Karel Van Miert, the EU Competition Commissioner, is expected to brief the Council of Ministers on the conditions he has laid down for allowing the deal to proceed at a meeting next Wednesday. The Commission is expected to give its formal approval at a meeting a week later on 23 March.
Clearance for the BA-AA tie-up will allow London and Washington to complete negotiations on an agreement to liberalise transatlantic air services, even though Brussels ruled yesterday that such bilateral deals contravene EU law.
The Commission sent a "reasoned opinion" to eight member states, including Britain, saying that the bilateral agreements infringed EU law. The member states have two months to respond, after which Neil Kinnock, the EU Transport Commissioner, is likely to take them to the European Court of Justice. The other member states are Germany, Sweden, Austria, Belgium, Denmark, Finland and Luxembourg.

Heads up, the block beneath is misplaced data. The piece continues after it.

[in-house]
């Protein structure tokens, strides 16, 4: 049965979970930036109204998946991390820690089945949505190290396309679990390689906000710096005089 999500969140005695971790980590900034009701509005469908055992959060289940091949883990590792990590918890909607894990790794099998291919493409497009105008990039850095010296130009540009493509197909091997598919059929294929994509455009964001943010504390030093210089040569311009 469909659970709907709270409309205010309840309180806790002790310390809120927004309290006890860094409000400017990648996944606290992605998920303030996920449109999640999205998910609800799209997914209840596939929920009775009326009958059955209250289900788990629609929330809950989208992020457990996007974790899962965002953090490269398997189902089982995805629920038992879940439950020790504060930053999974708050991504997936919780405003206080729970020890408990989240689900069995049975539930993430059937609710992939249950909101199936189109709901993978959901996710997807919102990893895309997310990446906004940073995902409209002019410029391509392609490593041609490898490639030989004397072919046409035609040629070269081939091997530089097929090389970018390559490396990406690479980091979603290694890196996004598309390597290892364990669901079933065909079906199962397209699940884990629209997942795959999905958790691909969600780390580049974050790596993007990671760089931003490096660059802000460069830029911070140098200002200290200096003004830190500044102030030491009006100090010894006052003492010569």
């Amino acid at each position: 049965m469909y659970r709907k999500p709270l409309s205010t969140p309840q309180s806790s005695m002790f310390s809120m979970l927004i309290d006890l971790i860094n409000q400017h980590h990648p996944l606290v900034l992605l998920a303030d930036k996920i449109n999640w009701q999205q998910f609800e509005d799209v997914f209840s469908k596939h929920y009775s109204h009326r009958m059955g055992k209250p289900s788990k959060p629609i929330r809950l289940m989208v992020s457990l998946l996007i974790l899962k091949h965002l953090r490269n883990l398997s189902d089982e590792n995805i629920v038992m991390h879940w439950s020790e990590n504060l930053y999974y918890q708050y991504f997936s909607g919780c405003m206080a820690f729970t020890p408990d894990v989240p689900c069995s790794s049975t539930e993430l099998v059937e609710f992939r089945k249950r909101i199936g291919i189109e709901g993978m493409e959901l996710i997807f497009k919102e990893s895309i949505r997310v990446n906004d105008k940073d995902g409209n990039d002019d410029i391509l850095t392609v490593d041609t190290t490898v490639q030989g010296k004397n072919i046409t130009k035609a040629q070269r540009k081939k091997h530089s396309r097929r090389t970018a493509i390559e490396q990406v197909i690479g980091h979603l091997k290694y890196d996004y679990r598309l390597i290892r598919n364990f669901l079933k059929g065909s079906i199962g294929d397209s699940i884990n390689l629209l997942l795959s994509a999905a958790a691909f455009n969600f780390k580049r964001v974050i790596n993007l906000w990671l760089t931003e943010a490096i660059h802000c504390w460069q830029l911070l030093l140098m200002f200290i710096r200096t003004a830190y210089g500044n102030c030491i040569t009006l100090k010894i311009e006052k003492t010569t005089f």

Mr Kinnock has been seeking wider powers to negotiate EU-wide agreements with the US, arguing that the present bilateral deals give US carriers access to national markets in Europe without allowing European carriers equal access to the domestic American market.
A spokesman for the UK government last night rejected the EU's ruling, saying: "We are confident we are legally entitled to negotiate bilaterally with the US and we are continuing with those negotiations."
Although no formal talks have been held for almost a year now, informal discussions between officials have taken place in the US in the last few weeks.
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